Tell us about your current releases in the anthology.
That’s really hard, I think. I’m mostly happy with the thinking that is involved in the pieces. Language wise, I think the pieces are quite simple. I will be happy if the reader comes away from reading any one of the pieces with a palpable sense of openness, quietness of heart and mind, or delight. Or is that overly ambitious?
Tell us about your future releases.
That would be nice.
What books are you reading now?
Thinking, Fast and Slow by Daniel Kahneman
I think it changes. I love really virtuoso live music, usually jazz. One time I heard Midori play, and I was awestruck by the trueness of her tone. If it’s during the act of writing, then I prefer no music or some junk on one of my Pandora stations, such as my Ben Folds Five station.
I can’t think of any favorite authors or poets, just favorite books and poems.
Spell of the Sensuous by David Abram
Complexity by Mitchell Waldrop
Start where you are by Pema Chodron
American Poetry by Robert Bly
The periodic table by Primo Levi
Bad Dog by Lin Jensen
Favorite TV shows?
I've watched many, many television shows in my lifetime, and I will likely continue to do so, but for the life of me, I can’t think of one show that I think was worth the time to watch.
Lone Star by John Sayles.
Fish story - a Japanese movie you can watch on netflix streaming. Go watch it, please, and then tell me you did.
Shawshank Redemption - isn’t this everyone’s favorite? Or at least every guy’s favorite?
At what point in your life did you realize you wanted to be a writer?
When I was 17, I started wanting to be a writer, but more so enjoyed the posing aspects of it, such as sitting at table with a fake pipe in my mouth. No, I’m kidding. I thought of writing as more an opportunity to express some truths, and I was very earnest about that. Maybe I still am? I can’t tell. I’m not sure at this point that I want to be a writer so much as I feel dissatisfied if I am not engaged in something that pushes me. In other words, I feel happiest when I am engaged and pushing through or against something. Being in an argument against seven to eight smart people is my idea of fun and passion, of feeling alive. So, somehow writing feels like a less abrasive way of going against the grain (but enlivening the spirit).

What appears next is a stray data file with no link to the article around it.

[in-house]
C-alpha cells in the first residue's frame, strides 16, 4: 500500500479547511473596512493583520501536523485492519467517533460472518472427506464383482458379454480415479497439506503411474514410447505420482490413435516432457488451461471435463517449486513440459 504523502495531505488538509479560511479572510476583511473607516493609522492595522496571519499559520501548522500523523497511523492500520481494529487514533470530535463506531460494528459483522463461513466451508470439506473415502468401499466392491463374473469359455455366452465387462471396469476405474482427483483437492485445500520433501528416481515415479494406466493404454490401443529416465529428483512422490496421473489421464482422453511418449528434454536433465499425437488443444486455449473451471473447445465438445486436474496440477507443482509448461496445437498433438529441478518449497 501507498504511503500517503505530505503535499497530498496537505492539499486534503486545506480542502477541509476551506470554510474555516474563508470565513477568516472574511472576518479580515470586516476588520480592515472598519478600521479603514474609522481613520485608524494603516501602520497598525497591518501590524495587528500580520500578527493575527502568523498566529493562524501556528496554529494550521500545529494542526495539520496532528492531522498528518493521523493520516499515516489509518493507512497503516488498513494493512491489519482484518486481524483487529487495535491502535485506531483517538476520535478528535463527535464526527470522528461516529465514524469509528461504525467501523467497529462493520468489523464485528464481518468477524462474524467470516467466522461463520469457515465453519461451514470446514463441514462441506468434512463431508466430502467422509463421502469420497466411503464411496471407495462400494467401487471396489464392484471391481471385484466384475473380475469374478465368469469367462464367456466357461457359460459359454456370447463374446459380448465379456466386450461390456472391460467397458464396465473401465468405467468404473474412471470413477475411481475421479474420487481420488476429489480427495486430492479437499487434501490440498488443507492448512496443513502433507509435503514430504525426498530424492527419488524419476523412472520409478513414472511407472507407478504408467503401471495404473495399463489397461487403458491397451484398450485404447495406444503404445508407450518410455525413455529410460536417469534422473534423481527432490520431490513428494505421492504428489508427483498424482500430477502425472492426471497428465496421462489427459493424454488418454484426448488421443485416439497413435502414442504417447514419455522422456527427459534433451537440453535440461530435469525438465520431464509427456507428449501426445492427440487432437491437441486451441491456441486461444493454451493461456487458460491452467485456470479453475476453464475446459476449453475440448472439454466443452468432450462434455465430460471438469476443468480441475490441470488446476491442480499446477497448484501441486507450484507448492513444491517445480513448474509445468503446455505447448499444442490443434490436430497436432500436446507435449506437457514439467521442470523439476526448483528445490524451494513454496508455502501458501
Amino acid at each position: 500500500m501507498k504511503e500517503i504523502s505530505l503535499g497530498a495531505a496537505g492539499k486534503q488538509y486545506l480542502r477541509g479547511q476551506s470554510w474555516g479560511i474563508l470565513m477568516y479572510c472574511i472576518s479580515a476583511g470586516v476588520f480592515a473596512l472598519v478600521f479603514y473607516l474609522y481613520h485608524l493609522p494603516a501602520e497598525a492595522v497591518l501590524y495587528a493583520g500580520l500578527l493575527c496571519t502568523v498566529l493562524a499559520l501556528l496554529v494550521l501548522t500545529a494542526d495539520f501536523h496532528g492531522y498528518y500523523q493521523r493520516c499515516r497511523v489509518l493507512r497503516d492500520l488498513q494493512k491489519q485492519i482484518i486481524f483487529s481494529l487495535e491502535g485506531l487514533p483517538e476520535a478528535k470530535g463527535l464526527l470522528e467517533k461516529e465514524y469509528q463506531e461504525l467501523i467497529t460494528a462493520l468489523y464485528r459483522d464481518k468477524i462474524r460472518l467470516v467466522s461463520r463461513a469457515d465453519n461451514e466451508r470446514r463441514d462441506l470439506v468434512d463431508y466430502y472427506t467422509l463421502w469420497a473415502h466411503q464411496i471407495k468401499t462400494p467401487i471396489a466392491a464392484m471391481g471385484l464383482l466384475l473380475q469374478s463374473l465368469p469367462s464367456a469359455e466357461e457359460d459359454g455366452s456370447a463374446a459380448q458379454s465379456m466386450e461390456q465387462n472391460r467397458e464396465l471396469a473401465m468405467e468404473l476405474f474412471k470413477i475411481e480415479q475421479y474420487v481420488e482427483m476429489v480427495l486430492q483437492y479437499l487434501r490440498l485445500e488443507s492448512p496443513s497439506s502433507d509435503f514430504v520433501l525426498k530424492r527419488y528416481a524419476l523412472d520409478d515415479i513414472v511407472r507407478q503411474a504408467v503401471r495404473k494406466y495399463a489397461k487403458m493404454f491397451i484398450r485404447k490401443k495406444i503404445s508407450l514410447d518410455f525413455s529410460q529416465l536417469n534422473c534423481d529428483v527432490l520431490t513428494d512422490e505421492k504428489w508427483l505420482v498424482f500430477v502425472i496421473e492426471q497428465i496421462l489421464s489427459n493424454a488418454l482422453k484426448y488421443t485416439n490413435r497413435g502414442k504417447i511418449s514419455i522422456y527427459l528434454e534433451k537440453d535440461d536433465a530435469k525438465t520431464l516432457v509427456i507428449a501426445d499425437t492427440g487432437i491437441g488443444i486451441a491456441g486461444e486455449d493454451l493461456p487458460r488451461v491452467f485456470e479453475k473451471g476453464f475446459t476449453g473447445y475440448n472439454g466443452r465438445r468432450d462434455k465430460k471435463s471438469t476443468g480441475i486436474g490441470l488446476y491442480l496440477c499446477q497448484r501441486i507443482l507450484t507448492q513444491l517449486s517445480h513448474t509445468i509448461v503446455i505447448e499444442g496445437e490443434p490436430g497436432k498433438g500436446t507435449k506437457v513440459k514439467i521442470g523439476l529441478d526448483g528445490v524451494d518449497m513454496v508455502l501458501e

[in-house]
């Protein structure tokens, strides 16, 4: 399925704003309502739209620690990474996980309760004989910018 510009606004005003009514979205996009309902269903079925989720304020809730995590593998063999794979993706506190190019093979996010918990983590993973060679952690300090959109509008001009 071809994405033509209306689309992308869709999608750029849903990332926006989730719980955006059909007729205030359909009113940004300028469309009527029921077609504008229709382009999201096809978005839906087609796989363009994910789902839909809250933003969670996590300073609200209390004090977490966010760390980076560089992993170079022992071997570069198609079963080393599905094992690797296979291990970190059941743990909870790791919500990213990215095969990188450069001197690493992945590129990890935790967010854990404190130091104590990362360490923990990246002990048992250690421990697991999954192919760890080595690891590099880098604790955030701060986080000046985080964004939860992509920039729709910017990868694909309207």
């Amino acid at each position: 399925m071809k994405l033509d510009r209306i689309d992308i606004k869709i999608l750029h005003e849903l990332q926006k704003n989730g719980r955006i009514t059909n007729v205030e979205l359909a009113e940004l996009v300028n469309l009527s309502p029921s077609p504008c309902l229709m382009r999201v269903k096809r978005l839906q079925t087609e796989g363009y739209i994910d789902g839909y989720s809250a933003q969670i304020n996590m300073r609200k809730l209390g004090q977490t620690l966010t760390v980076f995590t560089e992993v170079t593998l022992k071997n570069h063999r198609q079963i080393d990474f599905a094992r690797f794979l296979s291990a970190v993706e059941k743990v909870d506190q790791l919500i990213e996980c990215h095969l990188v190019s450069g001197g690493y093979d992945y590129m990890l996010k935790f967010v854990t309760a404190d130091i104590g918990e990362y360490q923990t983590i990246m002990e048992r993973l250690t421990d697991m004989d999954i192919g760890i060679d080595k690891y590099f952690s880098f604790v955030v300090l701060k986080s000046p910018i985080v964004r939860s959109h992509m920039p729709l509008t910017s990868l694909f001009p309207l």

Tell us about your writing process.
I usually sit down, stare at a screen, and think, “I can’t do this” or “It’s impossible.” Then, if I’m patient, I get a few words, and I feel elated. More often than not, at that point I quit, very pleased with myself for my accomplishments. Other times, I try to push myself until I have about half a page, or even a full page. I’m just as interested in the sheer meaninglessness of the writing process itself - after the fact. But that’s not quite right. It’s more like the dream-like or transient reality to the writing process that I find intriguing. Everything feels so intensely real at the time of writing, and then before long, it’s no more important than any other memory, and in fact, it’s less important than the green of the Japanese Maple outside the window or the sound of the water trickling in my aquarium right now. Much like making love to someone, I think. What can feel so profound and meaningful one moment soon takes its place next to a procession of other memories, and one would expect that these deep and intense memories would hold their psychic charge. Yet, I find that they do not. The seemingly sacred and enlivening quality feels sealed in - out of reach - only to be found anew, elsewhere, but in the fresh moment. Not in the memory of the one-time event.This may be common sense, but something in me is intrigued by this phenomenon. Maybe it’s that I resist it? I can’t tell. I should turn this into a piece, I’m thinking.
Do you have anything specific that you want to say to your readers?
Thank you for reading (if you have). I hope that you’ll send me an email or something. It gets lonely out in “published” land.
Check out some other poets from the Spring Poetry Anthology: